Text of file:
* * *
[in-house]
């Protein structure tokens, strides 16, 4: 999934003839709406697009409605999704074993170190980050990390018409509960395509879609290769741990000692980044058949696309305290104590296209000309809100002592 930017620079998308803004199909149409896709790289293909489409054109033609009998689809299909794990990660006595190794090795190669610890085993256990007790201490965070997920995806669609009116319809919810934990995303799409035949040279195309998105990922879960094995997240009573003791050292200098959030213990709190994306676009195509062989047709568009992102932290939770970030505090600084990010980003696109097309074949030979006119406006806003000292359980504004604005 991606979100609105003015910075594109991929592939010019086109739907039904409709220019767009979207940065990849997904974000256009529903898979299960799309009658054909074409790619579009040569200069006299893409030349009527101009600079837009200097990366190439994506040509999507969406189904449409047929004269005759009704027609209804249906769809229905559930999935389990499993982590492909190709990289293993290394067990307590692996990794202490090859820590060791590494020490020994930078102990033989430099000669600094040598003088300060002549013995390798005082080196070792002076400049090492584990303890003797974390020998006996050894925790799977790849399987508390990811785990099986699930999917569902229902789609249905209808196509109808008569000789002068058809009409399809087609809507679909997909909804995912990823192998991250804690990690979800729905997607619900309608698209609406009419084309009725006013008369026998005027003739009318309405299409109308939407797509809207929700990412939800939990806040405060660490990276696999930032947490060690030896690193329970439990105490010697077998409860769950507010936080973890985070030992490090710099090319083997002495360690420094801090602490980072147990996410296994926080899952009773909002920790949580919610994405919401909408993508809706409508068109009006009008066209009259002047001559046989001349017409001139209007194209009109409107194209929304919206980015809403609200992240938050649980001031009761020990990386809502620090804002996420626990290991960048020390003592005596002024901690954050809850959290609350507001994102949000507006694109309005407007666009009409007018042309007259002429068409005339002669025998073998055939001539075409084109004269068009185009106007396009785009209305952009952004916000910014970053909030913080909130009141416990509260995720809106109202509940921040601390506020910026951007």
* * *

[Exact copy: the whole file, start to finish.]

[in-house]
């Protein structure tokens, strides 16, 4: 999934003839709406697009409605999704074993170190980050990390018409509960395509879609290769741990000692980044058949696309305290104590296209000309809100002592 930017620079998308803004199909149409896709790289293909489409054109033609009998689809299909794990990660006595190794090795190669610890085993256990007790201490965070997920995806669609009116319809919810934990995303799409035949040279195309998105990922879960094995997240009573003791050292200098959030213990709190994306676009195509062989047709568009992102932290939770970030505090600084990010980003696109097309074949030979006119406006806003000292359980504004604005 991606979100609105003015910075594109991929592939010019086109739907039904409709220019767009979207940065990849997904974000256009529903898979299960799309009658054909074409790619579009040569200069006299893409030349009527101009600079837009200097990366190439994506040509999507969406189904449409047929004269005759009704027609209804249906769809229905559930999935389990499993982590492909190709990289293993290394067990307590692996990794202490090859820590060791590494020490020994930078102990033989430099000669600094040598003088300060002549013995390798005082080196070792002076400049090492584990303890003797974390020998006996050894925790799977790849399987508390990811785990099986699930999917569902229902789609249905209808196509109808008569000789002068058809009409399809087609809507679909997909909804995912990823192998991250804690990690979800729905997607619900309608698209609406009419084309009725006013008369026998005027003739009318309405299409109308939407797509809207929700990412939800939990806040405060660490990276696999930032947490060690030896690193329970439990105490010697077998409860769950507010936080973890985070030992490090710099090319083997002495360690420094801090602490980072147990996410296994926080899952009773909002920790949580919610994405919401909408993508809706409508068109009006009008066209009259002047001559046989001349017409001139209007194209009109409107194209929304919206980015809403609200992240938050649980001031009761020990990386809502620090804002996420626990290991960048020390003592005596002024901690954050809850959290609350507001994102949000507006694109309005407007666009009409007018042309007259002429068409005339002669025998073998055939001539075409084109004269068009185009106007396009785009209305952009952004916000910014970053909030913080909130009141416990509260995720809106109202509940921040601390506020910026951007």